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This year, we’ve reformed the Index to focus on unhoused youth and young adults (YYA), aligning it with their experiences and policy needs. Shifting from harm reduction to transformative change, some jurisdictions may see lower scores than before. This is a deliberate strategy, not a setback. Lower scores should motivate, not discourage, jurisdictions. They present an opportunity to adopt policies that effectively tackle and prevent youth homelessness, fostering meaningful progress.

Rent Control

  • Maintaining housing

The jurisdiction has rent control

Rent control is a government policy that regulates the amount of rent that landlords can charge tenants. It is sometimes also called rent leveling or rent stabilization. Some jurisdictions have a jurisdiction-wide rent control law and some cities pass local rent control ordinances. It is meant to protect tenants from exorbitant rent increases and ensure affordable housing options. Some jurisdictions prohibit cities from enacting rent control ordinances (called “preemption”).

Key Metric Score Type of Policy Description
1.0 Reform The jurisdiction has rent control
0.5 Harm Reduction Jurisdiction preempts local rent control but has a jurisdiction-wide rent control law
0 Status Quo No law found
-0.5 Harmful The jurisdiction preempts rent control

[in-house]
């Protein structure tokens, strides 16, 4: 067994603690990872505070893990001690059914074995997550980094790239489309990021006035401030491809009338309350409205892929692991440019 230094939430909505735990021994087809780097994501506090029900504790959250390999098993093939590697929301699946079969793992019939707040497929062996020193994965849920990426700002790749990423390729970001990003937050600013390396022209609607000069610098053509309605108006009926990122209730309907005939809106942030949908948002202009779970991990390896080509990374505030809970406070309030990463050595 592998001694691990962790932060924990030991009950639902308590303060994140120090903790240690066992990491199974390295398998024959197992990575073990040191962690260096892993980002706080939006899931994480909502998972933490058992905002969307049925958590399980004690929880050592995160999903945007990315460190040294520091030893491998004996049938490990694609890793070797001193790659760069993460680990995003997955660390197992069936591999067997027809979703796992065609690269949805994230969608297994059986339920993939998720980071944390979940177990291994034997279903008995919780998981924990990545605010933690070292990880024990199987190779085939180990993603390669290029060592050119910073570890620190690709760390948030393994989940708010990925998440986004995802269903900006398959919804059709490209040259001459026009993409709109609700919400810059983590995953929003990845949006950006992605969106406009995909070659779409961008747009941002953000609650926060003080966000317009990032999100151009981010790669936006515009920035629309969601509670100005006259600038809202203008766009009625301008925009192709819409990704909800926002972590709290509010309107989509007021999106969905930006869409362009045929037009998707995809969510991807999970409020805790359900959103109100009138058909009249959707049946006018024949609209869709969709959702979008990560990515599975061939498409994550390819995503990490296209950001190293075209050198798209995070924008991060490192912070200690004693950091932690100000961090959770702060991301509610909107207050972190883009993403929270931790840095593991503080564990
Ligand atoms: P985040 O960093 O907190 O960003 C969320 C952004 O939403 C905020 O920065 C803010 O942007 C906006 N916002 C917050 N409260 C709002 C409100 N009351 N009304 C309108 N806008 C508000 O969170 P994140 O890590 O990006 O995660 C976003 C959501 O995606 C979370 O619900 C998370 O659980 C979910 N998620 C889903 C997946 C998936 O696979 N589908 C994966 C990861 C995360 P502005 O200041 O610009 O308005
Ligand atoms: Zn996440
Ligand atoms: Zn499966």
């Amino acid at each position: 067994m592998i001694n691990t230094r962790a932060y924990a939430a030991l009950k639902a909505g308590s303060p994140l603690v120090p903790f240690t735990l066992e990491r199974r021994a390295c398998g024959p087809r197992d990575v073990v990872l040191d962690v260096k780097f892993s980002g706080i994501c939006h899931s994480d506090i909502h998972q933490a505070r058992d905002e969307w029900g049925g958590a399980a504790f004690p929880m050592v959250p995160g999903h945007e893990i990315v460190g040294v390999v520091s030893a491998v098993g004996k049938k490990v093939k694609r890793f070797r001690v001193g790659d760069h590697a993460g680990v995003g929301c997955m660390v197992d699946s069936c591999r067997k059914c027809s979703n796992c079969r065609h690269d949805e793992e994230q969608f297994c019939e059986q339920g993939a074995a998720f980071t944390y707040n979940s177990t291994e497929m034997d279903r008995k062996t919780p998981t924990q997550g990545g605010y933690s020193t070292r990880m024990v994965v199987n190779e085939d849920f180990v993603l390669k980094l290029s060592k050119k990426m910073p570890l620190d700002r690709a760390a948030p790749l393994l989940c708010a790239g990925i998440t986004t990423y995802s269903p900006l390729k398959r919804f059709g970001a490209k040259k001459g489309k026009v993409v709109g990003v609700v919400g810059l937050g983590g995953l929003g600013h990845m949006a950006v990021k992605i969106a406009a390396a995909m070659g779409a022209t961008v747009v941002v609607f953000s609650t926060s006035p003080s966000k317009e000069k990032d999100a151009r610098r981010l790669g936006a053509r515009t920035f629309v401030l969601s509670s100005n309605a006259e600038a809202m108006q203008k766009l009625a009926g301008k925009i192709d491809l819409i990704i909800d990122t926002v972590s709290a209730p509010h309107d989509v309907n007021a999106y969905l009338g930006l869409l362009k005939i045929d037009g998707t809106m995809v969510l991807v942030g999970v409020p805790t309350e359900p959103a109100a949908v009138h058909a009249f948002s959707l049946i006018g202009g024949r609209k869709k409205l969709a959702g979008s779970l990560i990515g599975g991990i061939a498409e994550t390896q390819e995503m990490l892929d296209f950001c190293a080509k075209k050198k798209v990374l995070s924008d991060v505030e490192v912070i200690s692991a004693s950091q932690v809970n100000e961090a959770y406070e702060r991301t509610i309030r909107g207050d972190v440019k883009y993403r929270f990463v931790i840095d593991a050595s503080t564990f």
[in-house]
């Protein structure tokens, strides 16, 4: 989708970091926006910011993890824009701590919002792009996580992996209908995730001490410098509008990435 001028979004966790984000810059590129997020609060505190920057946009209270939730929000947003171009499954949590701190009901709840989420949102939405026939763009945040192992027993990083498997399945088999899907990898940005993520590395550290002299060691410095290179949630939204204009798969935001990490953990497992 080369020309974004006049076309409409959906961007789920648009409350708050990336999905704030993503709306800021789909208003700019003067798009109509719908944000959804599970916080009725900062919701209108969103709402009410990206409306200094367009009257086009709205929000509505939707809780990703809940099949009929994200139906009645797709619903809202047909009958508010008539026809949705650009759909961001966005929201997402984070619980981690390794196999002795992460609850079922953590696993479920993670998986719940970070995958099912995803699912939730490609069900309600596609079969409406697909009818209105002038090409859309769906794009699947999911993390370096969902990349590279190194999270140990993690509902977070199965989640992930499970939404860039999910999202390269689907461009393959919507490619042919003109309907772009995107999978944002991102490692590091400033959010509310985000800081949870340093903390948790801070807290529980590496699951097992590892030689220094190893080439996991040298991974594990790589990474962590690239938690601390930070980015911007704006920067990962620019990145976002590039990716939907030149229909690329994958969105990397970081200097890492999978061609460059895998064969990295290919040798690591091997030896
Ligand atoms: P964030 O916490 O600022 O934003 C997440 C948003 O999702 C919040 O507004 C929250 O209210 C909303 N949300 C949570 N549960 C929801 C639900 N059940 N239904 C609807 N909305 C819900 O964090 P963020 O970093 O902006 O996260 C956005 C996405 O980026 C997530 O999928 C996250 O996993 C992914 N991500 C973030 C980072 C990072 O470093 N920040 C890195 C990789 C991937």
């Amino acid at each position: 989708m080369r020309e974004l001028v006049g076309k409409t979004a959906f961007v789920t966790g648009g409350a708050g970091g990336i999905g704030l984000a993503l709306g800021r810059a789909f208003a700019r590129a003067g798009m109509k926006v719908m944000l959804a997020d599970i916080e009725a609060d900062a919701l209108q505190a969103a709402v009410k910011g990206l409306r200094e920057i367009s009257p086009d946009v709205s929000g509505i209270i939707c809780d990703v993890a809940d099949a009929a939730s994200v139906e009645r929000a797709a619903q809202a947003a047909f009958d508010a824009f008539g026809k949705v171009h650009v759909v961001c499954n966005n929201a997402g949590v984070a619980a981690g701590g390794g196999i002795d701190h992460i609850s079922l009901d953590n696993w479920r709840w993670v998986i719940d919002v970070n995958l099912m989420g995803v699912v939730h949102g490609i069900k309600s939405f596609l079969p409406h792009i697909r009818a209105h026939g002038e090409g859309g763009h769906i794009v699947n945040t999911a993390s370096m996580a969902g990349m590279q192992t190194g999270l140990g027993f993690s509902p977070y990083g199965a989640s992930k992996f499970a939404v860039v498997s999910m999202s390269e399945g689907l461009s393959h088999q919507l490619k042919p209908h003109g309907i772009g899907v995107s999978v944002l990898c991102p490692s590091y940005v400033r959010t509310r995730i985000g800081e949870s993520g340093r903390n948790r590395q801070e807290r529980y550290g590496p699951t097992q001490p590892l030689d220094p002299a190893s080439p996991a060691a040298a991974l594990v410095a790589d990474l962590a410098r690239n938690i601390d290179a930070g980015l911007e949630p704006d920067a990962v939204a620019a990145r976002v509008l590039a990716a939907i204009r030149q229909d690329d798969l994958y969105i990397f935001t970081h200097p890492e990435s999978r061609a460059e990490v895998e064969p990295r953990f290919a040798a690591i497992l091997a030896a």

No Data No Data No Data

Cite: National Homelessness Law Center and True Colors United. ", Rent Control" Accessed: July 13, 2024.

Maintaining housing

Maintaining housing or “security of tenure” is an essential part of the right to housing. This principle ensures that individuals and families have a sense of stability and security in knowing that they will not be arbitrarily evicted from their homes. It means that people can establish roots in their communities and have a sense of belonging. Security of tenure also helps to prevent homelessness and displacement, which can have devastating and long-lasting effects. 

“People weaponize their privilege and power. We should identify and call out benign -isms and phobias. Parenting individuals – especially black women – are more likely to be evicted, black men are more likely to be denied housing at the jump. The whole family unit may not be approved for housing – which can lead to issues when those families choose to stay together “breaking the rules” which can result in eviction. Racism and prejudice runs rampant and pushes people into untenable situations.” – Tiffany S. Haynes

These maps are provided as legal information only and should not be used as legal advice for your specific situation. If you need help with any of the issues described on this website, please check out the Homeless Youth Legal Network (HYLN) directory OR email or call HYLN for help finding a referral to a lawyer.